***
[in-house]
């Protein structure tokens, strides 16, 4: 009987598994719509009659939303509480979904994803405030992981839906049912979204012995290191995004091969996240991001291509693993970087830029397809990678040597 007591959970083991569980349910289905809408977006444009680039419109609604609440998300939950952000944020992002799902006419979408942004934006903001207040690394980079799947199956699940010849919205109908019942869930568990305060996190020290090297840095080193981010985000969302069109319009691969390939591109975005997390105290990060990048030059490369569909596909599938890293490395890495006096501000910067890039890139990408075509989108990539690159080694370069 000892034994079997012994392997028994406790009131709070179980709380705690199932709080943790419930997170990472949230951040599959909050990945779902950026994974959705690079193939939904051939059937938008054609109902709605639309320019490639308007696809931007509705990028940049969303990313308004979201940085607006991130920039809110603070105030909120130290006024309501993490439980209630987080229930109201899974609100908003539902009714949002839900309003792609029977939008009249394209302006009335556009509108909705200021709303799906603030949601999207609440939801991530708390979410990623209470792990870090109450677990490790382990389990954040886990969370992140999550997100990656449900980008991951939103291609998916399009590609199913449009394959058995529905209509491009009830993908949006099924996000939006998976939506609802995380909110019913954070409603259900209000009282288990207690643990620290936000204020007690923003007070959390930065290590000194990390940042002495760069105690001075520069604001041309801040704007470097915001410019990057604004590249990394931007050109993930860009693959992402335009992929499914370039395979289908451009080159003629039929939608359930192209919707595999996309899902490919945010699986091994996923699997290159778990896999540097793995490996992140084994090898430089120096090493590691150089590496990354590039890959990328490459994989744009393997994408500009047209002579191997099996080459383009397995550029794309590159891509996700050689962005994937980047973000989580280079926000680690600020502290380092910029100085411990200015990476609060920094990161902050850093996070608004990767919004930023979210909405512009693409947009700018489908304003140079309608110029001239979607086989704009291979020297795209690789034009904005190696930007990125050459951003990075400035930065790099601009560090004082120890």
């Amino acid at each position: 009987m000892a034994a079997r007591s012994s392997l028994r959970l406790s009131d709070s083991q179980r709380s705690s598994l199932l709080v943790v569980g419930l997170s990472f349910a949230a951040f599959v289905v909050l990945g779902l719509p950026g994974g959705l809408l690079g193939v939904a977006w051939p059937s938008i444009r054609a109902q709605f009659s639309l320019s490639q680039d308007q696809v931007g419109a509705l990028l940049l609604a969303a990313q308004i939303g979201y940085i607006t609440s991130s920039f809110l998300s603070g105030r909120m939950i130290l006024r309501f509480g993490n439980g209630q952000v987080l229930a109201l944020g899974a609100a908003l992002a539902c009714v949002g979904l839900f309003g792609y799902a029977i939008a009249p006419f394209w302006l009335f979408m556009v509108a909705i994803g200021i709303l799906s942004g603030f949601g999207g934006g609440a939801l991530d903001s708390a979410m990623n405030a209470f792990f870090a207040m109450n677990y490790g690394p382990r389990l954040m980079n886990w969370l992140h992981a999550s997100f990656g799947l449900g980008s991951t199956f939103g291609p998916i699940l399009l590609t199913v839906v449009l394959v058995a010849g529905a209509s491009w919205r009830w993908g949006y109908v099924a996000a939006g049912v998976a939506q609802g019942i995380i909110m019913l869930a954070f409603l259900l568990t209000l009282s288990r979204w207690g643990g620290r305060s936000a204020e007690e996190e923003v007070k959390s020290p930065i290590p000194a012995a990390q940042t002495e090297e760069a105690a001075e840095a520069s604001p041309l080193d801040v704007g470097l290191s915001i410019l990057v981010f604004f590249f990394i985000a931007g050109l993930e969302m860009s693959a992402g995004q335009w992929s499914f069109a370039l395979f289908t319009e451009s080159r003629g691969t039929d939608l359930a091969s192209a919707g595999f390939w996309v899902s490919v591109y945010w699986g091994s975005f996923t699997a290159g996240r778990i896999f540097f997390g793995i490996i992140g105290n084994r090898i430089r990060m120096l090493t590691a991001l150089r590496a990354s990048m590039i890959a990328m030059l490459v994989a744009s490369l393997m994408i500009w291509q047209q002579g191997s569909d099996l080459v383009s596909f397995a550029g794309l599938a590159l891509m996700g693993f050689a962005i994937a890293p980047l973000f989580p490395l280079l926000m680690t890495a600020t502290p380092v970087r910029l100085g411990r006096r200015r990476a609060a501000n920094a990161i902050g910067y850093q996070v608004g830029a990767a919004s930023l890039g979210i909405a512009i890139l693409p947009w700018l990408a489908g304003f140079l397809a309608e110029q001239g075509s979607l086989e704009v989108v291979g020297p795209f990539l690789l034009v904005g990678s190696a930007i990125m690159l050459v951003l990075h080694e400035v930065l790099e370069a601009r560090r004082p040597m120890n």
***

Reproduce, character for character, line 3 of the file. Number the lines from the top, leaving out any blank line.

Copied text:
């Amino acid at each position: 009987m000892a034994a079997r007591s012994s392997l028994r959970l406790s009131d709070s083991q179980r709380s705690s598994l199932l709080v943790v569980g419930l997170s990472f349910a949230a951040f599959v289905v909050l990945g779902l719509p950026g994974g959705l809408l690079g193939v939904a977006w051939p059937s938008i444009r054609a109902q709605f009659s639309l320019s490639q680039d308007q696809v931007g419109a509705l990028l940049l609604a969303a990313q308004i939303g979201y940085i607006t609440s991130s920039f809110l998300s603070g105030r909120m939950i130290l006024r309501f509480g993490n439980g209630q952000v987080l229930a109201l944020g899974a609100a908003l992002a539902c009714v949002g979904l839900f309003g792609y799902a029977i939008a009249p006419f394209w302006l009335f979408m556009v509108a909705i994803g200021i709303l799906s942004g603030f949601g999207g934006g609440a939801l991530d903001s708390a979410m990623n405030a209470f792990f870090a207040m109450n677990y490790g690394p382990r389990l954040m980079n886990w969370l992140h992981a999550s997100f990656g799947l449900g980008s991951t199956f939103g291609p998916i699940l399009l590609t199913v839906v449009l394959v058995a010849g529905a209509s491009w919205r009830w993908g949006y109908v099924a996000a939006g049912v998976a939506q609802g019942i995380i909110m019913l869930a954070f409603l259900l568990t209000l009282s288990r979204w207690g643990g620290r305060s936000a204020e007690e996190e923003v007070k959390s020290p930065i290590p000194a012995a990390q940042t002495e090297e760069a105690a001075e840095a520069s604001p041309l080193d801040v704007g470097l290191s915001i410019l990057v981010f604004f590249f990394i985000a931007g050109l993930e969302m860009s693959a992402g995004q335009w992929s499914f069109a370039l395979f289908t319009e451009s080159r003629g691969t039929d939608l359930a091969s192209a919707g595999f390939w996309v899902s490919v591109y945010w699986g091994s975005f996923t699997a290159g996240r778990i896999f540097f997390g793995i490996i992140g105290n084994r090898i430089r990060m120096l090493t590691a991001l150089r590496a990354s990048m590039i890959a990328m030059l490459v994989a744009s490369l393997m994408i500009w291509q047209q002579g191997s569909d099996l080459v383009s596909f397995a550029g794309l599938a590159l891509m996700g693993f050689a962005i994937a890293p980047l973000f989580p490395l280079l926000m680690t890495a600020t502290p380092v970087r910029l100085g411990r006096r200015r990476a609060a501000n920094a990161i902050g910067y850093q996070v608004g830029a990767a919004s930023l890039g979210i909405a512009i890139l693409p947009w700018l990408a489908g304003f140079l397809a309608e110029q001239g075509s979607l086989e704009v989108v291979g020297p795209f990539l690789l034009v904005g990678s190696a930007i990125m690159l050459v951003l990075h080694e400035v930065l790099e370069a601009r560090r004082p040597m120890n």